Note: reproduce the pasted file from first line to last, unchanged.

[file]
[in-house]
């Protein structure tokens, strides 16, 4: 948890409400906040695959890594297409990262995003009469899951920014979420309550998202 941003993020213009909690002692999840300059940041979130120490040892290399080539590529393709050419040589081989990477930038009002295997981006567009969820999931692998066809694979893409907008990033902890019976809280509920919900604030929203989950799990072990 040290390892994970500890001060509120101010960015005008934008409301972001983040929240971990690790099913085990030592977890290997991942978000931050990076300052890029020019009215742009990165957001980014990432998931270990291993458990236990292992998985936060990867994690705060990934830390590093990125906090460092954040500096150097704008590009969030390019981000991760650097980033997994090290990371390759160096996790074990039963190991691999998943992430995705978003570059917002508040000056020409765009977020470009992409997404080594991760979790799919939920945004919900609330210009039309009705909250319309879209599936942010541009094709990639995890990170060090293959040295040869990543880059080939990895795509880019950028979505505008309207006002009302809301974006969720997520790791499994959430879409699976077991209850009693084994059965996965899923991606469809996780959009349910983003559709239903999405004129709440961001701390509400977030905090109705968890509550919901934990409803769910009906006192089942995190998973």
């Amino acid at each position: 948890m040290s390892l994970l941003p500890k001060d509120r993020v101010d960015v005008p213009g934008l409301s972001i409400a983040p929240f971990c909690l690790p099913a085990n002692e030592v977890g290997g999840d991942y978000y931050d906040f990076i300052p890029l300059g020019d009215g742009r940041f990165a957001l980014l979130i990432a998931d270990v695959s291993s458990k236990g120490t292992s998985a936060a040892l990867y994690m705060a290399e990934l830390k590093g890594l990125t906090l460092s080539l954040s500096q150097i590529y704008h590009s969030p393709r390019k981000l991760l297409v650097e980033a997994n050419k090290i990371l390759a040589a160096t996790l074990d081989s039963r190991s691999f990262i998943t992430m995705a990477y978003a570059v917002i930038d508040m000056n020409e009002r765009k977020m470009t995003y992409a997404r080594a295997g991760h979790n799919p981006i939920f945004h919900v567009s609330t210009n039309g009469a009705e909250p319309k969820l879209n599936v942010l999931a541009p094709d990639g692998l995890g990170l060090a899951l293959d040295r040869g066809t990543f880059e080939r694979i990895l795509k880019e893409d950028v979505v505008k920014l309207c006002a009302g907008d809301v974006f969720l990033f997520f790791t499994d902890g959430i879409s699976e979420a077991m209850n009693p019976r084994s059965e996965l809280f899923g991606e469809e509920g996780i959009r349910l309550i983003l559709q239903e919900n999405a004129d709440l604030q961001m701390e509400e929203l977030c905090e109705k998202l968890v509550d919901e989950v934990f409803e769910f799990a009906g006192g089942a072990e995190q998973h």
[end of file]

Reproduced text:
[in-house]
């Protein structure tokens, strides 16, 4: 948890409400906040695959890594297409990262995003009469899951920014979420309550998202 941003993020213009909690002692999840300059940041979130120490040892290399080539590529393709050419040589081989990477930038009002295997981006567009969820999931692998066809694979893409907008990033902890019976809280509920919900604030929203989950799990072990 040290390892994970500890001060509120101010960015005008934008409301972001983040929240971990690790099913085990030592977890290997991942978000931050990076300052890029020019009215742009990165957001980014990432998931270990291993458990236990292992998985936060990867994690705060990934830390590093990125906090460092954040500096150097704008590009969030390019981000991760650097980033997994090290990371390759160096996790074990039963190991691999998943992430995705978003570059917002508040000056020409765009977020470009992409997404080594991760979790799919939920945004919900609330210009039309009705909250319309879209599936942010541009094709990639995890990170060090293959040295040869990543880059080939990895795509880019950028979505505008309207006002009302809301974006969720997520790791499994959430879409699976077991209850009693084994059965996965899923991606469809996780959009349910983003559709239903999405004129709440961001701390509400977030905090109705968890509550919901934990409803769910009906006192089942995190998973």
């Amino acid at each position: 948890m040290s390892l994970l941003p500890k001060d509120r993020v101010d960015v005008p213009g934008l409301s972001i409400a983040p929240f971990c909690l690790p099913a085990n002692e030592v977890g290997g999840d991942y978000y931050d906040f990076i300052p890029l300059g020019d009215g742009r940041f990165a957001l980014l979130i990432a998931d270990v695959s291993s458990k236990g120490t292992s998985a936060a040892l990867y994690m705060a290399e990934l830390k590093g890594l990125t906090l460092s080539l954040s500096q150097i590529y704008h590009s969030p393709r390019k981000l991760l297409v650097e980033a997994n050419k090290i990371l390759a040589a160096t996790l074990d081989s039963r190991s691999f990262i998943t992430m995705a990477y978003a570059v917002i930038d508040m000056n020409e009002r765009k977020m470009t995003y992409a997404r080594a295997g991760h979790n799919p981006i939920f945004h919900v567009s609330t210009n039309g009469a009705e909250p319309k969820l879209n599936v942010l999931a541009p094709d990639g692998l995890g990170l060090a899951l293959d040295r040869g066809t990543f880059e080939r694979i990895l795509k880019e893409d950028v979505v505008k920014l309207c006002a009302g907008d809301v974006f969720l990033f997520f790791t499994d902890g959430i879409s699976e979420a077991m209850n009693p019976r084994s059965e996965l809280f899923g991606e469809e509920g996780i959009r349910l309550i983003l559709q239903e919900n999405a004129d709440l604030q961001m701390e509400e929203l977030c905090e109705k998202l968890v509550d919901e989950v934990f409803e769910f799990a009906g006192g089942a072990e995190q998973h």